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'The Walking Dead': Did the midseason premiere bring back the show's momentum?

'The Walking Dead' returned for the rest of its third season last night after a midseason finale that seemed to bring the drama back to life. Did the new episode keep the characters moving forward?

By Kevin YeomanScreen Rant / February 11, 2013

'The Walking Dead' actors Norman Reedus, Sarah Wayne Callies, Andrew Lincoln, and Laurie Holden (from l. to r.) arrive at Universal Studios.

John Shearer/Invision for AMC/AP

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When The Walking Dead finished off the first half of season 3 with ‘Made to Suffer,’ it wasn’t the hasty infiltration and subsequent firefight between Rick’s crew and the people of Woodbury that breathed new life into series, it was the introduction of another group of survivors.

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So far, season 3 has been about the core survivors meeting new people. Some of these encounters have gone south pretty quickly, e.g., Thomas and the other inmates not named Oscar or Axel (Lew Temple) wound up dead and now the citizens of Woodbury, spurred on by the Governor (David Morrissey), are cheering the Dixon brothers in gladiatorial combat. In terms of overall friendliness, these instances don’t rank too high, but there’s hope in the form of the seemingly capable and mostly affable Tyreese (Chad Coleman) and his dwindling crew – not to mention the ever-scowling face of Michonne (Danai Gurira). All in all, the infusion of new blood had The Walking Dead ready to take on the rest of season 3 with some real gusto.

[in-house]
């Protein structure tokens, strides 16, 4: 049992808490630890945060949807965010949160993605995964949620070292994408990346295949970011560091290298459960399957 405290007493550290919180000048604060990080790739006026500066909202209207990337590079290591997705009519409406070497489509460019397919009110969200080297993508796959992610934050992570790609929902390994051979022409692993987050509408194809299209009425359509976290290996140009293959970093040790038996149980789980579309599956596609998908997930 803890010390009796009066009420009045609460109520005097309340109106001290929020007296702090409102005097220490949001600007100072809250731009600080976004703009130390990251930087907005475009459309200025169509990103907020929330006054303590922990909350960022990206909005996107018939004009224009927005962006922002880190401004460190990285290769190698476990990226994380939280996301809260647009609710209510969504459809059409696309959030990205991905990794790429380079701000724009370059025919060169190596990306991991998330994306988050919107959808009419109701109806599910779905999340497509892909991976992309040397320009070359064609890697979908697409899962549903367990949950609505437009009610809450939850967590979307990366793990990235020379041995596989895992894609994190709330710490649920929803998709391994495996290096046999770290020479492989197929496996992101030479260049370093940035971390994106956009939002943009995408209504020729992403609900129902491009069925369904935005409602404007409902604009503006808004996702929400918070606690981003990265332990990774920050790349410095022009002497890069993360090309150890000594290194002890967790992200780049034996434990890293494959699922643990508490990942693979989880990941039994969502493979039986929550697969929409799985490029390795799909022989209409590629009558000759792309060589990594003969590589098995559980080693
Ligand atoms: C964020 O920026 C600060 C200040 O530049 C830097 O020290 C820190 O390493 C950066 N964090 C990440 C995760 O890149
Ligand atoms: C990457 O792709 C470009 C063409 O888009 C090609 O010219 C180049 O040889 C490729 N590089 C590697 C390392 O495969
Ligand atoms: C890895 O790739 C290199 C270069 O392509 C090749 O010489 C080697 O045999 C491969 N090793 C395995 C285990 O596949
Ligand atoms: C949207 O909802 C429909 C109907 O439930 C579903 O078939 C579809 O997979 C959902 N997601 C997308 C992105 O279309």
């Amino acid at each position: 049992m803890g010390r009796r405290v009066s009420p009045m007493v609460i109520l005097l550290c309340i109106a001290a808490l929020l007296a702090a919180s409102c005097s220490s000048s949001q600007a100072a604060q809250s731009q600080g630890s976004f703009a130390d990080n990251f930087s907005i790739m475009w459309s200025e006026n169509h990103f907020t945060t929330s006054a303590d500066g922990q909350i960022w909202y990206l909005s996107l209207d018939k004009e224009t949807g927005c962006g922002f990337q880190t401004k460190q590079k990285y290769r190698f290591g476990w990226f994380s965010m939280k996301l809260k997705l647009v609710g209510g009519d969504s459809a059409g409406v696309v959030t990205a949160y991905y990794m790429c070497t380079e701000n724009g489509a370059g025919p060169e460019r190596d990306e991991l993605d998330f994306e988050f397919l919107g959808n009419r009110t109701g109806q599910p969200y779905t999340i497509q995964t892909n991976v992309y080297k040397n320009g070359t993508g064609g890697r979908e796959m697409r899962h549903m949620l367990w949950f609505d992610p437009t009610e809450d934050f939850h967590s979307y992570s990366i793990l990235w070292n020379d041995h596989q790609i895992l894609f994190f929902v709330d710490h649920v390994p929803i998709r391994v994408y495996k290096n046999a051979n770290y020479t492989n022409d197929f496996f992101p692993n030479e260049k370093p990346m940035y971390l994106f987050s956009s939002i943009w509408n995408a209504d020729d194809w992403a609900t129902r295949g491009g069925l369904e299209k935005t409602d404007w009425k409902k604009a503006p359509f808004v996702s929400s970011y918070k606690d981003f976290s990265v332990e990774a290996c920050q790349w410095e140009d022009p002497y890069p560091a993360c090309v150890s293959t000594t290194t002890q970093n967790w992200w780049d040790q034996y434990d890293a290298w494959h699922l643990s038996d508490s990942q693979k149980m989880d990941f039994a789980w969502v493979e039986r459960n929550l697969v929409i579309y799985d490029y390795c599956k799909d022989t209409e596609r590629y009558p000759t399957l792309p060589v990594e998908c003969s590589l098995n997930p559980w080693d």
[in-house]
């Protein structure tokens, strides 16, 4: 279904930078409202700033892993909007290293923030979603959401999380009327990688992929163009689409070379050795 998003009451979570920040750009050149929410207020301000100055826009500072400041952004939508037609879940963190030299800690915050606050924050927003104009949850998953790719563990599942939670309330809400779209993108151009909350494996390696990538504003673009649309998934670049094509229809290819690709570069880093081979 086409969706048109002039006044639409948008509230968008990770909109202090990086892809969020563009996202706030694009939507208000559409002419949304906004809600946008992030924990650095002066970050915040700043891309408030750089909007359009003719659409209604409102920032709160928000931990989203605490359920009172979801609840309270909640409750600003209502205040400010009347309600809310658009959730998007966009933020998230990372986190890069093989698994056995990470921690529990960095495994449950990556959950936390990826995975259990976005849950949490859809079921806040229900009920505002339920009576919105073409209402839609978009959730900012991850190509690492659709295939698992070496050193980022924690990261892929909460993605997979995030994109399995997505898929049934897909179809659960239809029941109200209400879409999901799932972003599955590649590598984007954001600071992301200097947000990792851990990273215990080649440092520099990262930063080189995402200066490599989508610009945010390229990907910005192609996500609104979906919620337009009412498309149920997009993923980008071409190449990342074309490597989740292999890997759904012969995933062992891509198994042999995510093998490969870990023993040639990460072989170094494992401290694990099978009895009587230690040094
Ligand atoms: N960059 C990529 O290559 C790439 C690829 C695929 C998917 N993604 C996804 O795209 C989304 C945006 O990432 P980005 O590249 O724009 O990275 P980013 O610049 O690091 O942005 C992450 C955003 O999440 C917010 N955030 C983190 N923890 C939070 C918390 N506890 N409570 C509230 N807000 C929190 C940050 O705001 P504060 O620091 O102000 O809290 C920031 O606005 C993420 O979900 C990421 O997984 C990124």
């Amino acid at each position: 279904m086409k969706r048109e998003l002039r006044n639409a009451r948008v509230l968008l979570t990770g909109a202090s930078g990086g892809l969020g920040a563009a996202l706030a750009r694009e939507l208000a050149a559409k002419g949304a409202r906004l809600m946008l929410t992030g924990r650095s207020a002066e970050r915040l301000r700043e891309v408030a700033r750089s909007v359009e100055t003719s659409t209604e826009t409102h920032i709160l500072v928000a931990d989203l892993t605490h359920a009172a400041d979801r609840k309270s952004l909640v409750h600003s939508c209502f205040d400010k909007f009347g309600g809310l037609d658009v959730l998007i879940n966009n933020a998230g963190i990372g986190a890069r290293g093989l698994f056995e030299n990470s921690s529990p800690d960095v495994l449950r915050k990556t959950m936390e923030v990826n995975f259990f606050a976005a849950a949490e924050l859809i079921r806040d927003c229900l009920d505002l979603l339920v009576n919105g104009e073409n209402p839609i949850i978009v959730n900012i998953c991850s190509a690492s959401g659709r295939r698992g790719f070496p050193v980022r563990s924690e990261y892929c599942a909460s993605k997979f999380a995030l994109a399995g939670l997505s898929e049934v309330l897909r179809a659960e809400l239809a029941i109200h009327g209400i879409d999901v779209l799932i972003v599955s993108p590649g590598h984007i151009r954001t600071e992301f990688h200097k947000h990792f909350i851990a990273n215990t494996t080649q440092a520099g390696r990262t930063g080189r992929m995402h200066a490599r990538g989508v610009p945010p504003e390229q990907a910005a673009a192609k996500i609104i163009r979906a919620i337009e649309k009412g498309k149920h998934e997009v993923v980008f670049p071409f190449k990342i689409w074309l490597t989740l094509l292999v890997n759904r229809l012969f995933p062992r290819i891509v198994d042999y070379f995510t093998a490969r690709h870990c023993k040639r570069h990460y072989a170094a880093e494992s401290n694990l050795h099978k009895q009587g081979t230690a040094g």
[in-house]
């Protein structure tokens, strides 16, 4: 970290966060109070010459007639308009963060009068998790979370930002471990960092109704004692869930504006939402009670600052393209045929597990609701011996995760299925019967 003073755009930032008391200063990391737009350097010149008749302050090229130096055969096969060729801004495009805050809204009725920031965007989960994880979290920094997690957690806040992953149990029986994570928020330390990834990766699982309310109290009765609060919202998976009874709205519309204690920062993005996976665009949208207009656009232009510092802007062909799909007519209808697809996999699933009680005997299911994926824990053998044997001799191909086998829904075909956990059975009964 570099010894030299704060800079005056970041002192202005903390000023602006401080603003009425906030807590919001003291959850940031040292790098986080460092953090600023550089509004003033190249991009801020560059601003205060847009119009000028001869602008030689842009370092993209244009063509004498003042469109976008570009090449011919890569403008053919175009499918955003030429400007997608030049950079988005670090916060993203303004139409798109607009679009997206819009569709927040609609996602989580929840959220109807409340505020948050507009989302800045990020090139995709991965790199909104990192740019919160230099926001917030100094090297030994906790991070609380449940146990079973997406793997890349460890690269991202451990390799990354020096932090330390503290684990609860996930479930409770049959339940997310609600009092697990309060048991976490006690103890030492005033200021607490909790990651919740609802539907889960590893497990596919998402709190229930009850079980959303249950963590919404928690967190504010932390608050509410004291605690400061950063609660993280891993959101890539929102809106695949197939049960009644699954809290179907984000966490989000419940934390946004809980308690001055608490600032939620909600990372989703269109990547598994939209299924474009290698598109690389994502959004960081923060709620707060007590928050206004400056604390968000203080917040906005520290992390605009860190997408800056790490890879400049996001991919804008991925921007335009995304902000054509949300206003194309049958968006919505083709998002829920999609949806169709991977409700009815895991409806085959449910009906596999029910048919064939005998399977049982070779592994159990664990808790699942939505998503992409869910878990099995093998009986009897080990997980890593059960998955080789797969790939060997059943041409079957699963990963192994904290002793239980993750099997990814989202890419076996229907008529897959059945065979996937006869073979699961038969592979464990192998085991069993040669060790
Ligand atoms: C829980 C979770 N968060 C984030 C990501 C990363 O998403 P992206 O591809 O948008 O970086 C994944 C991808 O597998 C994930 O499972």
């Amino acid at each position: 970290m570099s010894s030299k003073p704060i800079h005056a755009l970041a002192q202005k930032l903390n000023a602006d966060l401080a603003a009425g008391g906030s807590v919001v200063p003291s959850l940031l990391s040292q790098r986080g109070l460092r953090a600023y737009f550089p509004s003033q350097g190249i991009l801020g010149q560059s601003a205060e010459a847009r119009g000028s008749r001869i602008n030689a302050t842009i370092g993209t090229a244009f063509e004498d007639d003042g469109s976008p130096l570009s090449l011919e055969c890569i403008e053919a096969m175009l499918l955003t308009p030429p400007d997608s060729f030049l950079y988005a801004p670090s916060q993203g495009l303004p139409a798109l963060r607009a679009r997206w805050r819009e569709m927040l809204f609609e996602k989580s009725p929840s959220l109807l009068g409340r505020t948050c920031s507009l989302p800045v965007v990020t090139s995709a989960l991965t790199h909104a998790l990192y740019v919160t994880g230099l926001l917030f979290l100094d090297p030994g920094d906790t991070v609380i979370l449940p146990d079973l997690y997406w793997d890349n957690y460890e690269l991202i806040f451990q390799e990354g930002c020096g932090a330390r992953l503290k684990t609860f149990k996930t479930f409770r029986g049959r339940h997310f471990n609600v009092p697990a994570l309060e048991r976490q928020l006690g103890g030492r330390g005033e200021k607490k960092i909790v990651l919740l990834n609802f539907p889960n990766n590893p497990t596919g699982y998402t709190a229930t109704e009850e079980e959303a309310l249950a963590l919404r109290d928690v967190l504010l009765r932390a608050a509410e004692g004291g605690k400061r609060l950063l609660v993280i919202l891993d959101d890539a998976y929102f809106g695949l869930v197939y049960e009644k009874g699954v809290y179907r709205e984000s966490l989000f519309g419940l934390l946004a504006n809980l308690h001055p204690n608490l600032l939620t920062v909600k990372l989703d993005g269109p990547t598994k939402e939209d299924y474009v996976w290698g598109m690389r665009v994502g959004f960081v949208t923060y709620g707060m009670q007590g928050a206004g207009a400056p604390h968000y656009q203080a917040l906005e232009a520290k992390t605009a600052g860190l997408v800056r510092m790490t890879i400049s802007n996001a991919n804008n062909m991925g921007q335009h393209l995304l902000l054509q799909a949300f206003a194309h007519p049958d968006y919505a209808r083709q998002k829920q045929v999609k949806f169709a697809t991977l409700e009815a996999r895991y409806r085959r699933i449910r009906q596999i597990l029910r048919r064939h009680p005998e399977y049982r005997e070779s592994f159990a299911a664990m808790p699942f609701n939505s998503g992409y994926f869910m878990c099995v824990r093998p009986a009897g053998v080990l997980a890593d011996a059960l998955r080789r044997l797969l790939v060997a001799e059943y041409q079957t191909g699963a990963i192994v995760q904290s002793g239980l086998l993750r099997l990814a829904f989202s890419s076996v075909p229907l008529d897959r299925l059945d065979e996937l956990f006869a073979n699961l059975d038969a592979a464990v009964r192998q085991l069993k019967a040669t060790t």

But for all the life that was put back into the show during the midseason finale, ‘The Suicide King’ seems to come in and suck a lot of that life right back out. Sure, there’s a tense moment at the beginning of the episode that resolves the issue of Daryl (Norman Reedus) and his brother Merle (Michael Rooker) being trapped in Woodbury and potentially having to fight one another to the death, but the scene plays out almost too quickly. Rick (Andrew Lincoln) and his crew attack again, causing a stampede of formerly bloodthirsty Woodburians that, along with all the gunfire and smoke grenades, provides the perfect cover for Daryl and Merle to escape.

And while the action offers fans an opportunity for everyone to breathe a little easier knowing that Daryl isn’t next on the chopping block, it causes the action to shift into the series’ default setting of watching small clusters of survivors argue with one another. No sooner does Rick’s crew find their way back to Glenn (Steven Yeun), Michonne and the ever-lasting Hyundai, than the situation devolves into an argument highlighted by raised voices, guns and a sword. Naturally, nobody wants Merle in the group, but Daryl refuses to abandon his brother like he did before, and soon the Dixon brothers are off on their own adventure somewhere between Woodbury and the prison.

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